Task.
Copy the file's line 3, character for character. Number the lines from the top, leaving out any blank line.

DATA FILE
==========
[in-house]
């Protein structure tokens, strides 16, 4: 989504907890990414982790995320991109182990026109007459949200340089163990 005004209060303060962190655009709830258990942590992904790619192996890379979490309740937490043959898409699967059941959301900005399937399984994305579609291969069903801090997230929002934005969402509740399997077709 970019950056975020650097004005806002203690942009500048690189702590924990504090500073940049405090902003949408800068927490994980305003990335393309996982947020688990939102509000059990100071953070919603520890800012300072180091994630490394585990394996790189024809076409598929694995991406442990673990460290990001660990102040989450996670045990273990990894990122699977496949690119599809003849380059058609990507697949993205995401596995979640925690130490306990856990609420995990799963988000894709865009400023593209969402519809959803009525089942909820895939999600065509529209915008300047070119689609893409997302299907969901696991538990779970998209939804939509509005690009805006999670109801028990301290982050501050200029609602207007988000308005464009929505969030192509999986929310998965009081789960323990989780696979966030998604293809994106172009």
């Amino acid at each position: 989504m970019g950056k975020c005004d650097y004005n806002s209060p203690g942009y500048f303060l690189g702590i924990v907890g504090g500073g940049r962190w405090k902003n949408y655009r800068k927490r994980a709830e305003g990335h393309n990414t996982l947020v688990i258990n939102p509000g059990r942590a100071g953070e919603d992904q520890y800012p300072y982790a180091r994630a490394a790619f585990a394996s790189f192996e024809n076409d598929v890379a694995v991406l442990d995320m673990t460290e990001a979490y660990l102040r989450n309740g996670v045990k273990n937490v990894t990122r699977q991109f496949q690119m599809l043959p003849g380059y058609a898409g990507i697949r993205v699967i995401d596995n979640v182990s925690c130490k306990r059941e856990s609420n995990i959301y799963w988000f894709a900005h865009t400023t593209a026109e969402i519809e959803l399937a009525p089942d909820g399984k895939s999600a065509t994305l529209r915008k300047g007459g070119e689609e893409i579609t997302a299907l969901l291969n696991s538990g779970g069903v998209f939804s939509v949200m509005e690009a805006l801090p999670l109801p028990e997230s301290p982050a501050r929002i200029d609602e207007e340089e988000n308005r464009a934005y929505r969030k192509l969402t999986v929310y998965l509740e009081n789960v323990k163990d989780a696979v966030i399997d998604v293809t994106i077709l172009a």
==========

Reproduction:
């Amino acid at each position: 989504m970019g950056k975020c005004d650097y004005n806002s209060p203690g942009y500048f303060l690189g702590i924990v907890g504090g500073g940049r962190w405090k902003n949408y655009r800068k927490r994980a709830e305003g990335h393309n990414t996982l947020v688990i258990n939102p509000g059990r942590a100071g953070e919603d992904q520890y800012p300072y982790a180091r994630a490394a790619f585990a394996s790189f192996e024809n076409d598929v890379a694995v991406l442990d995320m673990t460290e990001a979490y660990l102040r989450n309740g996670v045990k273990n937490v990894t990122r699977q991109f496949q690119m599809l043959p003849g380059y058609a898409g990507i697949r993205v699967i995401d596995n979640v182990s925690c130490k306990r059941e856990s609420n995990i959301y799963w988000f894709a900005h865009t400023t593209a026109e969402i519809e959803l399937a009525p089942d909820g399984k895939s999600a065509t994305l529209r915008k300047g007459g070119e689609e893409i579609t997302a299907l969901l291969n696991s538990g779970g069903v998209f939804s939509v949200m509005e690009a805006l801090p999670l109801p028990e997230s301290p982050a501050r929002i200029d609602e207007e340089e988000n308005r464009a934005y929505r969030k192509l969402t999986v929310y998965l509740e009081n789960v323990k163990d989780a696979v966030i399997d998604v293809t994106i077709l172009a």